“Do not believe in anything simply because you have heard it. Do not believe in anything simply because it is spoken and rumored by many. Do not believe in anything simply because it is found written in your religious books. Do not believe in anything merely on the authority of your teachers and elders. Do not believe in traditions because they have been handed down for many generations. But after observation and analysis, when you find that anything agrees with reason and is conducive to the good and benefit of one and all, then accept it and live up to it.” — Buddha
And I think. And I try things. And explore within and without. And make mistakes. And I learn. And some of the mistakes I make should be common sense issues, but not for me. Which is also why I share what I learn, because what’s “common sense” for one person isn’t common sense for everyone.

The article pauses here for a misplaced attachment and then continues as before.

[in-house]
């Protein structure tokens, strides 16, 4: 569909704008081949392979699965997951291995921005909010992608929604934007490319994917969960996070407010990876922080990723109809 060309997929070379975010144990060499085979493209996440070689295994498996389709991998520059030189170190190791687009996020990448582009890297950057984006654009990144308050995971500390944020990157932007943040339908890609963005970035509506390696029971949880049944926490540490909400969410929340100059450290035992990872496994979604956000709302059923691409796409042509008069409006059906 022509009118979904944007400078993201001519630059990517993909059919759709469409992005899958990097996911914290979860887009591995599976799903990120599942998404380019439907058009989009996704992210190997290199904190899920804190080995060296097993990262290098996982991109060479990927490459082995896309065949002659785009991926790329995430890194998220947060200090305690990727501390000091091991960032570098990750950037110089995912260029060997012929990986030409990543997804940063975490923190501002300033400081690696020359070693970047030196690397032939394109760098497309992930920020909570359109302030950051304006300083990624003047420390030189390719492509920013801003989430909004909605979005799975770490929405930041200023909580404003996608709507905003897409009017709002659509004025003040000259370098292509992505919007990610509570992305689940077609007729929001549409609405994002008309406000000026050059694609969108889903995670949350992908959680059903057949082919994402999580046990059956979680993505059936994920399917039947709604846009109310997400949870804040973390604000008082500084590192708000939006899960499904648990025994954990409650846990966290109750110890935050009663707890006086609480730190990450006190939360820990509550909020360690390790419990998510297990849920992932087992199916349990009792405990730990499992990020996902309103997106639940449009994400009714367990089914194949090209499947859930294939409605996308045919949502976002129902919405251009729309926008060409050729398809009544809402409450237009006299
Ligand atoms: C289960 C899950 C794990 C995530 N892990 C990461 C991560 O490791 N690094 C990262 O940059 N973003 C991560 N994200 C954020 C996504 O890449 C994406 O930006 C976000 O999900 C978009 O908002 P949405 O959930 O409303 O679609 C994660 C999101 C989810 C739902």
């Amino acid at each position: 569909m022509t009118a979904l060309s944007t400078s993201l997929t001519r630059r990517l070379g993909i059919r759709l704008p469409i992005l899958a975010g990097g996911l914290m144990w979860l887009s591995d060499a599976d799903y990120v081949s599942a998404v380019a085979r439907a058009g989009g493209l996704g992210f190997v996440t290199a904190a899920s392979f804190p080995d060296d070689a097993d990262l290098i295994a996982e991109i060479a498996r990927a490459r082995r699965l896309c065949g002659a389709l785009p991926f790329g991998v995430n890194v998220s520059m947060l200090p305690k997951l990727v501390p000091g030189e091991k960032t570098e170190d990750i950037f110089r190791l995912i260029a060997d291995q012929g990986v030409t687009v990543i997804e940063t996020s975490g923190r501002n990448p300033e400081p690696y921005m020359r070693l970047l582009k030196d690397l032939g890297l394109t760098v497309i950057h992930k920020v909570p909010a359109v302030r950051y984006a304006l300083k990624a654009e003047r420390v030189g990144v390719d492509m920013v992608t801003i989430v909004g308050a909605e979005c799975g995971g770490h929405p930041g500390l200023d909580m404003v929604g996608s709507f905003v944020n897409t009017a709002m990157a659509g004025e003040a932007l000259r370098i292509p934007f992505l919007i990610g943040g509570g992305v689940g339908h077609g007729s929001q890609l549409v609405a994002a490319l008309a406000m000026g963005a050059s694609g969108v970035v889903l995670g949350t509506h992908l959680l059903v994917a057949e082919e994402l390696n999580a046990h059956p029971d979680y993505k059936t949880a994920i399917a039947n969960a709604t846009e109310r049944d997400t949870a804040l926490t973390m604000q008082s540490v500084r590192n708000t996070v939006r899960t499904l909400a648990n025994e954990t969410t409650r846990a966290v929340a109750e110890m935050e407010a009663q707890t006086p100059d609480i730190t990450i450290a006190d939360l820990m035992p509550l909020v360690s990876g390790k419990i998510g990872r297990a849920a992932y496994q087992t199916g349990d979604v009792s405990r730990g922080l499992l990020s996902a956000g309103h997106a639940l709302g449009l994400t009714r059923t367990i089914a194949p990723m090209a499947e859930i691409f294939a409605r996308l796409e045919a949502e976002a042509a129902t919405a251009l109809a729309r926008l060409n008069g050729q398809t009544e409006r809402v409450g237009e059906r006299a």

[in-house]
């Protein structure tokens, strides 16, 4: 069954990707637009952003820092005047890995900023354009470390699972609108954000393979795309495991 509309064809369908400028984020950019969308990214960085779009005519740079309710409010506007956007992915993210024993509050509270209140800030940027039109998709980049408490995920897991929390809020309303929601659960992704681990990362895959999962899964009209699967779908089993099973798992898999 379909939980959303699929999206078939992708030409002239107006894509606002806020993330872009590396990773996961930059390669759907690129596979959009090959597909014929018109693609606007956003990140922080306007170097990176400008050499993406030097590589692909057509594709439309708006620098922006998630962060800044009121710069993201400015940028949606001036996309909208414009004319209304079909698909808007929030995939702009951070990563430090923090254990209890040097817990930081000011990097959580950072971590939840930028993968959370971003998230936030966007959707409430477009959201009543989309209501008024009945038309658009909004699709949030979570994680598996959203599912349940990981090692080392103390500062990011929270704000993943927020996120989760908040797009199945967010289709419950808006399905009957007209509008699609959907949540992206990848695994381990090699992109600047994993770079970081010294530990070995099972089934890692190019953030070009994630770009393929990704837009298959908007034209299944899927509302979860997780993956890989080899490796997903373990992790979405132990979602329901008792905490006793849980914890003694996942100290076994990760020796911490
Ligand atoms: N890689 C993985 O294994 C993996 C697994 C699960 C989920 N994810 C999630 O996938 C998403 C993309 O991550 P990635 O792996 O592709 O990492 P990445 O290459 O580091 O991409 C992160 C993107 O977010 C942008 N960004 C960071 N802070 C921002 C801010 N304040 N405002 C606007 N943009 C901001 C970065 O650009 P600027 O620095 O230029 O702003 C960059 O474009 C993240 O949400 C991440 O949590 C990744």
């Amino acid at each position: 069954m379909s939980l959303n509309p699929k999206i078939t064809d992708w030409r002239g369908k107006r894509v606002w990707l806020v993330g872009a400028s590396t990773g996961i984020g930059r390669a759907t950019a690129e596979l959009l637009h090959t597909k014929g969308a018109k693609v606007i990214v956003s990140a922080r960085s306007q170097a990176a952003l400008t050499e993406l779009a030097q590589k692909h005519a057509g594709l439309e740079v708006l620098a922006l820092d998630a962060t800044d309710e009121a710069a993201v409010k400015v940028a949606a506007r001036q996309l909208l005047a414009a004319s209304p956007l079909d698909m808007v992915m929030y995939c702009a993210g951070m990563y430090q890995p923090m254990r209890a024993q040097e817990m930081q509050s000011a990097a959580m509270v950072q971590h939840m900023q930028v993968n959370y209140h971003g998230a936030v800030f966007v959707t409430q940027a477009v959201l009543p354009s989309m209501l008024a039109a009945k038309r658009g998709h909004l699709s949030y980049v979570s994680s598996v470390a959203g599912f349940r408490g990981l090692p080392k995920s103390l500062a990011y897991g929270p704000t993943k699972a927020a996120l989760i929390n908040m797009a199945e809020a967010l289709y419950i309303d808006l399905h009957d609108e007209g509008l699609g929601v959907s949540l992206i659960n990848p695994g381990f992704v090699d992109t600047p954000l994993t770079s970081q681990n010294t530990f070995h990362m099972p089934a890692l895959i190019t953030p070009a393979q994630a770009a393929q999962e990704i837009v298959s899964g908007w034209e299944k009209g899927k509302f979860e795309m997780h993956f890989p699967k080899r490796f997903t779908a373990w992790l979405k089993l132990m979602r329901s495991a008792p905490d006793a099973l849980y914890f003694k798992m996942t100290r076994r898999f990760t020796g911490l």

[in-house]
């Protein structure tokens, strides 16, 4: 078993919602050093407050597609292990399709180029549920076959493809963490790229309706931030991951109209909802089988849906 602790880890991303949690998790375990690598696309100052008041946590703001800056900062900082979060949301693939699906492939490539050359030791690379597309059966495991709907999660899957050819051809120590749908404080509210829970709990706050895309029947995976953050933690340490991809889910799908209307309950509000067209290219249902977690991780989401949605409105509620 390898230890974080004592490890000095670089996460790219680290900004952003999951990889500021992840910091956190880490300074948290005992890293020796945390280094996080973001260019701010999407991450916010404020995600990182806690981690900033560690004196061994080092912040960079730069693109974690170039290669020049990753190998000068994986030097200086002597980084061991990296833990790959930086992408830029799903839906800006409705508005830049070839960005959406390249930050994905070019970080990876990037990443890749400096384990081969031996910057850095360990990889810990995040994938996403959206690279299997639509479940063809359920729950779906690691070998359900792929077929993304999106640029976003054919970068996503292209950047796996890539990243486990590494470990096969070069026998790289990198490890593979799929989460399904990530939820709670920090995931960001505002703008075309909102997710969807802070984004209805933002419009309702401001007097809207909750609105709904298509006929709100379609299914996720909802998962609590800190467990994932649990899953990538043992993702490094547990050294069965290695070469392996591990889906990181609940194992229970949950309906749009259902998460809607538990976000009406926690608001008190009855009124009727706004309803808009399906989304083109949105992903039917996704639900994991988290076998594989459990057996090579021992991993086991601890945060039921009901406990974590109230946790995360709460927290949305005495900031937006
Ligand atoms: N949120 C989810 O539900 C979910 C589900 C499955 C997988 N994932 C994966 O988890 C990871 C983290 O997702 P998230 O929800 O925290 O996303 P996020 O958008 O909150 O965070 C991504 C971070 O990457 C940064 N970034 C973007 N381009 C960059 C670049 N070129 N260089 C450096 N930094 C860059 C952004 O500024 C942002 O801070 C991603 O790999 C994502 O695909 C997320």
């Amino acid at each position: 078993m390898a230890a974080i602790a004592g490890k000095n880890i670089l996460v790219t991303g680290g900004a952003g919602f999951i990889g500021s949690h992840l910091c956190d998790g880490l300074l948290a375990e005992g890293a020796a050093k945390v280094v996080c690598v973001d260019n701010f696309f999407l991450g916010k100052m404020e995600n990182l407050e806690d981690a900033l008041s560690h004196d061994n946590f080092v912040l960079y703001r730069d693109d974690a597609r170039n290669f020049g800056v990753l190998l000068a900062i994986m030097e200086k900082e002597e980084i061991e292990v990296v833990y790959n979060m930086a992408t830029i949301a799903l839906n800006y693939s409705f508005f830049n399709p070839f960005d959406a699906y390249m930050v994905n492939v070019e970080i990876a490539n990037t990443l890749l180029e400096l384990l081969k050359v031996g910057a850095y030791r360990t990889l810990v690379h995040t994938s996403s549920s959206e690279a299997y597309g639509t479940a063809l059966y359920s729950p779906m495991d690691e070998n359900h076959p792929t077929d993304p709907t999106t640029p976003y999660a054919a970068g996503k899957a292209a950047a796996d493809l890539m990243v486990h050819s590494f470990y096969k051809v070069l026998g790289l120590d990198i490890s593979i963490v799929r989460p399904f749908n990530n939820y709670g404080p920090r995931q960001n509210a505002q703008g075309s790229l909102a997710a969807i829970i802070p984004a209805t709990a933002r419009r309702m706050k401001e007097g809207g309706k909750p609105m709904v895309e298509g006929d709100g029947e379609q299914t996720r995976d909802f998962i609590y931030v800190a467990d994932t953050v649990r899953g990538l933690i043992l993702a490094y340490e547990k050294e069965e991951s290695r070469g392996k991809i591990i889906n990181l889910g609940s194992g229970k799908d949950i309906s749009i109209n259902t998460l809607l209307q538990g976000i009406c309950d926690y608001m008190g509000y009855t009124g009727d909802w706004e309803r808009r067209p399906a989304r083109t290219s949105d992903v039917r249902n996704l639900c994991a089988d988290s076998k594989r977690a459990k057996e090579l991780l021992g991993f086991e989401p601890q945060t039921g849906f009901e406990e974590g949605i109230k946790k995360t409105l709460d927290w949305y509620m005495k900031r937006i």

And I will be the first to admit that besides making mistakes or occasionally saying something or doing something in a way I didn’t intend, there’s nothing I’ve done that I ever felt couldn’t have been done better. And regardless of how much I learn or how confident I feel, or how long I go without making mistakes, I will continue to think this.
And to me, this is a good thing. Because the moment you are certain that you know the one and only way is the moment you leave no room to learn that you’re wrong (even if you’re right).
So yeah, while many of the things I share will not be particularly challenging for most people most of the time (and that would get annoying if that were the case), these things I share can still be of value in helping people to reaffirm what they already believe or be reminded of things they already know, but haven’t been practicing.